In Disengaged Family Businesses (DEF), most of the owners are likely passive, weakly identified with the business which they predominantly view from a financial standpoint. They hardly accept a decrease in their expectations of financial value for the benefit of emotional value. Conflicting interests tend to exist among the majority or passive owners who are disengaged and the minority or active family owners who still have a sense of identification to the family business. The decision to sell or not to sell is therefore made differently across owners and might lead to different emotional reactions and types of arbitrages between the financial value and the emotional value.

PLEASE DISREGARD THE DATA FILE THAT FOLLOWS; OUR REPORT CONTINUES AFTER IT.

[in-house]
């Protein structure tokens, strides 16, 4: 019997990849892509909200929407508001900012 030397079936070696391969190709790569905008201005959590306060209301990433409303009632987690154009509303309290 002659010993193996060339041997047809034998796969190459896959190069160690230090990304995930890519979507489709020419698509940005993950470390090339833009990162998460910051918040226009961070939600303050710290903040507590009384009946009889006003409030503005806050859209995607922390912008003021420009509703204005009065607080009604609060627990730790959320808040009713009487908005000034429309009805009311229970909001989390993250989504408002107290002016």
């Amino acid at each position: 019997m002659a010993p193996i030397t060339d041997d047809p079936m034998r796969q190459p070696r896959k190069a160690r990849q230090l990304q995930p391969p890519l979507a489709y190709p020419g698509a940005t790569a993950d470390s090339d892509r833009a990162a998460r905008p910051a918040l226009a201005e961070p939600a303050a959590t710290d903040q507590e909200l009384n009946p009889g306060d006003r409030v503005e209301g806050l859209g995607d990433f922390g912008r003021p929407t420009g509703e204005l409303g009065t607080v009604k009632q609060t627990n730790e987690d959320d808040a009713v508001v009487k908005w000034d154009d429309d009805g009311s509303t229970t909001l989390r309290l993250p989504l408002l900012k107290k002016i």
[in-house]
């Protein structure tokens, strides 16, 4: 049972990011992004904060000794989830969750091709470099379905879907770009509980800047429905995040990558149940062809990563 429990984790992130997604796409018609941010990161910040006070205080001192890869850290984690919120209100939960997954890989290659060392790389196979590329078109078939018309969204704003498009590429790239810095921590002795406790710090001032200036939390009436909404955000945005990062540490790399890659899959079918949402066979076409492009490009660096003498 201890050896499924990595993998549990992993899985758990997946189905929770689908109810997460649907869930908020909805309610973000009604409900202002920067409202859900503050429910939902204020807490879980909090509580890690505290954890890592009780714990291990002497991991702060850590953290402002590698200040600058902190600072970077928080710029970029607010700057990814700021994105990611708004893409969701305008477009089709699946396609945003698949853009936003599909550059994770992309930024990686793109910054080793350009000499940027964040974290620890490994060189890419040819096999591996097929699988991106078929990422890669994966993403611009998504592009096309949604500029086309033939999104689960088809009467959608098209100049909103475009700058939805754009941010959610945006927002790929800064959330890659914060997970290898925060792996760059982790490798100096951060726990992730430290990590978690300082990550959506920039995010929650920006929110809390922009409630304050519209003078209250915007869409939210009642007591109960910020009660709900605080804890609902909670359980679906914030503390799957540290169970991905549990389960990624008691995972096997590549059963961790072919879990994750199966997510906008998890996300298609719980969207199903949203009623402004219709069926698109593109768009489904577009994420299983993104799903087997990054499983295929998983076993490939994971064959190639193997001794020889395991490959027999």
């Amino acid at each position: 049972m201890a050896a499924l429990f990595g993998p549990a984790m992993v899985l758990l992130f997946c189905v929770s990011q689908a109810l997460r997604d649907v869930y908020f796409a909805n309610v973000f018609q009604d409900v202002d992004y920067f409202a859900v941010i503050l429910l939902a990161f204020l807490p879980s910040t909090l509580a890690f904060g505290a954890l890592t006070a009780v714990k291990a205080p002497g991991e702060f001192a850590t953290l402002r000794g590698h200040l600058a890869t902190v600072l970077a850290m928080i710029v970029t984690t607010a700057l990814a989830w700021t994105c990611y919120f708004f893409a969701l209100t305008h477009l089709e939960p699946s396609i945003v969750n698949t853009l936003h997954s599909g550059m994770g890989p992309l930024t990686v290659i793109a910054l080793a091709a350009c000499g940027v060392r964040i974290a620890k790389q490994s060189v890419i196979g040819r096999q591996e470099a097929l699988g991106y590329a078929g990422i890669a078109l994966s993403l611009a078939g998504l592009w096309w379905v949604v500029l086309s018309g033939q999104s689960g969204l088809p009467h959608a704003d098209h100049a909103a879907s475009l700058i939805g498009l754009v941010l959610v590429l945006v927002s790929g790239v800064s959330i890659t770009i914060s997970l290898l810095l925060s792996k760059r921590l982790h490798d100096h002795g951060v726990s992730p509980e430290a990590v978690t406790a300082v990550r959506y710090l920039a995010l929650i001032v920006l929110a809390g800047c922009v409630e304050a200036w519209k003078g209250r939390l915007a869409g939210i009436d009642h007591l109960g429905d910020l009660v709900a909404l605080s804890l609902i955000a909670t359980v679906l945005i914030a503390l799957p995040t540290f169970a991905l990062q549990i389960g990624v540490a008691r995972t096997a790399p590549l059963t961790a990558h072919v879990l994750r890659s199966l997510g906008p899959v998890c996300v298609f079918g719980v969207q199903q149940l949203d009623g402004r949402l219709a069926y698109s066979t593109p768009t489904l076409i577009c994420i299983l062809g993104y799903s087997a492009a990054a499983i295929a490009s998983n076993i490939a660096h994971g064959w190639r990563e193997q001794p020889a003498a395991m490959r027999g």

Château d’Yquem offers an illustration of divergent interests among owners, 40 of whom sold their shares following a financial proposal that met their financial value expectations whereas one of the owners, Count Alexandre de Lur Saluces (pictured right), refused to sell his 8% of the capital partly because of missing considerations for the emotional value in the proposal. After a tough negotiation process and court battles, he agreed to sell his shares within revised conditions that met his expectations, including a higher financial value and a higher emotional value echoed by promises from the buyer to respect the tradition and values of the family business following the sale.

Towards exploring divestments as real options